Aviation industry responds to Trump victory


After Donald Trump’s surprise victory in the US presidential election last week, many in the business aviation industry have been left wondering what this means for them. The President-elect only gave vague clues during his campaign as to what his policies on transport and infrastructure might be, but in the days following the result there have been a number of developments.

Ed Bolen, president and CEO of the National Business Aviation Association (NBAA), released a statement, expressing his willingness to work with the incoming president. He said, “NBAA has always worked with elected officials in both political parties to advance policies that foster the growth of business aviation in the United States. In that spirit, we look forward to working with President-elect Trump, as well as those in his administration, and congressional representatives from both parties, to promote proposals that recognize the industry’s value and protect its interests.”

The National Air Traffic Controllers Association (NATCA) also released a statement, which read, “We congratulate President-elect Donald Trump and Vice President-elect Mike Pence on their victory. Our National Airspace System (NAS) is the world’s safest and most efficient. It provides 11.8 million jobs and creates US$1.5tn in total economic activity, contributing over 5% to the United States Gross Domestic Product.

“We look forward to working with the new Administration to secure a stable, predictable funding stream… and to advance the successful collaborative relationship we’ve built with the Federal Aviation Administration (FAA) and the Department of Transportation over the last eight years, which has yielded positive results for the American people.”

The FAA responded in a different way, by imposing temporary flight restrictions over New York’s Trump Tower, Donald Trump’s Manhattan home, as a security measure, with no aircraft to pass within a two nautical mile radius or below 3,000ft. The restriction will expire on January 21, 2017, the day after the President-elect’s inauguration, and applies to any airports and airspace where he might be present until that time.

So far, Trump has pledged to fund projects to “rebuild our highways, bridges, tunnels, airports, schools, hospitals” in his first 100 days in office. The President-elect is also keen on private aviation, and has a Boeing 757-200, Cessna Citation X and two Sikorsky S-76B aircraft in his personal fleet, so some believe this may feature in his plans.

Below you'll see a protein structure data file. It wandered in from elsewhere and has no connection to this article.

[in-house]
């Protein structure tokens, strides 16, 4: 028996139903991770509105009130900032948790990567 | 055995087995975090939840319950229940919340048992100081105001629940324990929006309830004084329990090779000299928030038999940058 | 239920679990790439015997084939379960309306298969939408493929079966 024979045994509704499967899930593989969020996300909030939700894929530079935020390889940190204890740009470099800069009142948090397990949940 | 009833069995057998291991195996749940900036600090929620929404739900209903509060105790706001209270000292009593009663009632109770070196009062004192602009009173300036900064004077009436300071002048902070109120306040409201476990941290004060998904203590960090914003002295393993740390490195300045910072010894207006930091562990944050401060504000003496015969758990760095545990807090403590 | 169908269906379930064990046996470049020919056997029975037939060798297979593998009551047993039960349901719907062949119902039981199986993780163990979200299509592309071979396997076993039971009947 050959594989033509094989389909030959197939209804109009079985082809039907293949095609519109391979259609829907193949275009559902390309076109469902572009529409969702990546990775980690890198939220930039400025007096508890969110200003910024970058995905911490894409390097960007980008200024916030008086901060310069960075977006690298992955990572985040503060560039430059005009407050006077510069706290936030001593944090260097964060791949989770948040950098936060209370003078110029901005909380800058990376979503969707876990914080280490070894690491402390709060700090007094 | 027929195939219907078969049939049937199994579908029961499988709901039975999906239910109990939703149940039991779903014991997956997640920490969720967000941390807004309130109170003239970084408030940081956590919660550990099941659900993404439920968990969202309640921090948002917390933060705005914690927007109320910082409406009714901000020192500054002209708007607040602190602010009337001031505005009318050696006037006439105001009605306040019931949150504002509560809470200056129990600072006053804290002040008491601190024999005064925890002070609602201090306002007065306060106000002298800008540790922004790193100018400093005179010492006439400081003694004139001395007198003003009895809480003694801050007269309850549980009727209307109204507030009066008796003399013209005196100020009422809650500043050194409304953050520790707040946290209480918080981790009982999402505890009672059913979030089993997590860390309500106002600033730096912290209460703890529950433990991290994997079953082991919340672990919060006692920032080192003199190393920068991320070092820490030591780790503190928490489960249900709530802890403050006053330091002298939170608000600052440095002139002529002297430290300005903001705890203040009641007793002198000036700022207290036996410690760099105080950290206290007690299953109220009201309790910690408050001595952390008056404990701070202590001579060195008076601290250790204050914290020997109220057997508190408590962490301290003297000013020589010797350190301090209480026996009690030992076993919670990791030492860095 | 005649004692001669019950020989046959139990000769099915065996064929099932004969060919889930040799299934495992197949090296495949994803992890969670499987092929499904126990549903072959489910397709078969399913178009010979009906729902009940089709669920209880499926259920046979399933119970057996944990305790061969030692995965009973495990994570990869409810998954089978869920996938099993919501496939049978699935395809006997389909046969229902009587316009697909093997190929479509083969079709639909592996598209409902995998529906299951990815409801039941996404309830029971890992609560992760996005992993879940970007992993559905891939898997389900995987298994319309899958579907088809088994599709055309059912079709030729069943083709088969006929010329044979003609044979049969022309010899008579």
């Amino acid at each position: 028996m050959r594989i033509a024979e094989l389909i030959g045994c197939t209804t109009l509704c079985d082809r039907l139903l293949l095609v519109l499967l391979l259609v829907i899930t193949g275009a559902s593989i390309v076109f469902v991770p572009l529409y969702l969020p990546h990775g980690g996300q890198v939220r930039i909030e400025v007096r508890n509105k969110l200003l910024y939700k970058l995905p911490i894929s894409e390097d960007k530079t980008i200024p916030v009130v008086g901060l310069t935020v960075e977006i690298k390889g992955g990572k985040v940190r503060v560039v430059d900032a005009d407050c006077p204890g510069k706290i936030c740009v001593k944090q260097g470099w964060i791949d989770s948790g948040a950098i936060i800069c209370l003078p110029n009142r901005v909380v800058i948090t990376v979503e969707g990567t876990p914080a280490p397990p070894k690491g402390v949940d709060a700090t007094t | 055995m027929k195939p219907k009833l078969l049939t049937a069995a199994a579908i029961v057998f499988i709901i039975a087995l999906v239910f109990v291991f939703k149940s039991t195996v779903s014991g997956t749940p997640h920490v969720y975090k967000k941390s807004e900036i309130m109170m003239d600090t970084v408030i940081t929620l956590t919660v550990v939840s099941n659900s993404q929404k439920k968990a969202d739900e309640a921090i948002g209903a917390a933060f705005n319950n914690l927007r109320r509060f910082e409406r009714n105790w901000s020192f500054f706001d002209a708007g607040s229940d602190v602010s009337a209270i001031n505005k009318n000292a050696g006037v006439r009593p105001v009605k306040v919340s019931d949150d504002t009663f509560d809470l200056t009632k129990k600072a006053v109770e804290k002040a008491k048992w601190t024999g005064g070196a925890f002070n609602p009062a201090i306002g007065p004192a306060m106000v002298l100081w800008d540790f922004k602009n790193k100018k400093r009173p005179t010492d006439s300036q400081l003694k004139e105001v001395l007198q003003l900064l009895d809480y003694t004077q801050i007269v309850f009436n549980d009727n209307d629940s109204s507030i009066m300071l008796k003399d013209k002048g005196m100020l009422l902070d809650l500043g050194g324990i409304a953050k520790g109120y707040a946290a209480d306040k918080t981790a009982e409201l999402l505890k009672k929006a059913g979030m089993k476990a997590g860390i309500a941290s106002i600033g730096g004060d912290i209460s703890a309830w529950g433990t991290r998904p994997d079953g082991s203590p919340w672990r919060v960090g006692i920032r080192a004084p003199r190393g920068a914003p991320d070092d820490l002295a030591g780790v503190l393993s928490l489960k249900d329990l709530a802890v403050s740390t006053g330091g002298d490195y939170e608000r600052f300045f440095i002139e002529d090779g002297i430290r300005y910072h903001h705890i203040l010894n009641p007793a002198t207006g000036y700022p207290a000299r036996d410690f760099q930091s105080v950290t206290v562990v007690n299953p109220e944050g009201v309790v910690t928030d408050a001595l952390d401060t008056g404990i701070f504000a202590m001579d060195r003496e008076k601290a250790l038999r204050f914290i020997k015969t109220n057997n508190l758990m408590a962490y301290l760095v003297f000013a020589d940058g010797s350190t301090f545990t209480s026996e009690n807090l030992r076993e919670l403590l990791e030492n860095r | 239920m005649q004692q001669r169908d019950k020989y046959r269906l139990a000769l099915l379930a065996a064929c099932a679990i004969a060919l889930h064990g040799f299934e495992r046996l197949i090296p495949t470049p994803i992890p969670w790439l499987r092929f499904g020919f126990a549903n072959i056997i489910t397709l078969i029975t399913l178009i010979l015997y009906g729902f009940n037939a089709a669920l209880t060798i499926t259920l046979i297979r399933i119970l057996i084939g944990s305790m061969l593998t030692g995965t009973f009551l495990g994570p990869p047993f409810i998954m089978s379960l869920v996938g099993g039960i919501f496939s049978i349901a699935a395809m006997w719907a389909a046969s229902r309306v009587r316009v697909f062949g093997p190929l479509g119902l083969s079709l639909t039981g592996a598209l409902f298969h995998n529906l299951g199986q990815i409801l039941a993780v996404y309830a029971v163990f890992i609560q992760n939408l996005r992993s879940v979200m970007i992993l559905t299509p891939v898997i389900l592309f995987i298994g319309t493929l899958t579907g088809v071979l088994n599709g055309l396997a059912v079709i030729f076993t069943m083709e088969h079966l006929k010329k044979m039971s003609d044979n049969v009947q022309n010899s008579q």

Janine Iannarelli, founder and CEO of Par Avion, a jet brokerage and consultancy in Houston, Texas, hopes that Trump’s love of private aviation may influence the general public. Iannarelli told the Daily Record in New Jersey that President Obama had a negative effect by criticizing corporate excess in the wake of the 2008 financial crisis and citing private aviation as an example. “The perception needs to be altered,” she told the newspaper.

There was an opportunity for Trump to express his views on aviation during his campaigning – the Aircraft Owners and Pilots Association (AOPA) sent the President-elect and rival Hillary Clinton a questionnaire, seeking their opinion on key industry issues. Trump’s campaign did not respond, while Clinton expressed her views on the importance of general aviation and her admiration for pilots.

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Helen has worked for UKi Media & Events for nearly a decade. She joined the company as assistant editor on Passenger Terminal World and since progressed to become editor of five publications, covering everything from aviation, logistics and e-commerce to meteorology. She has a love for travel and property and has redeveloped three houses in three years. When she’s not editing magazines, she’s running around after her two boys and their partner in crime, Pete the pug.

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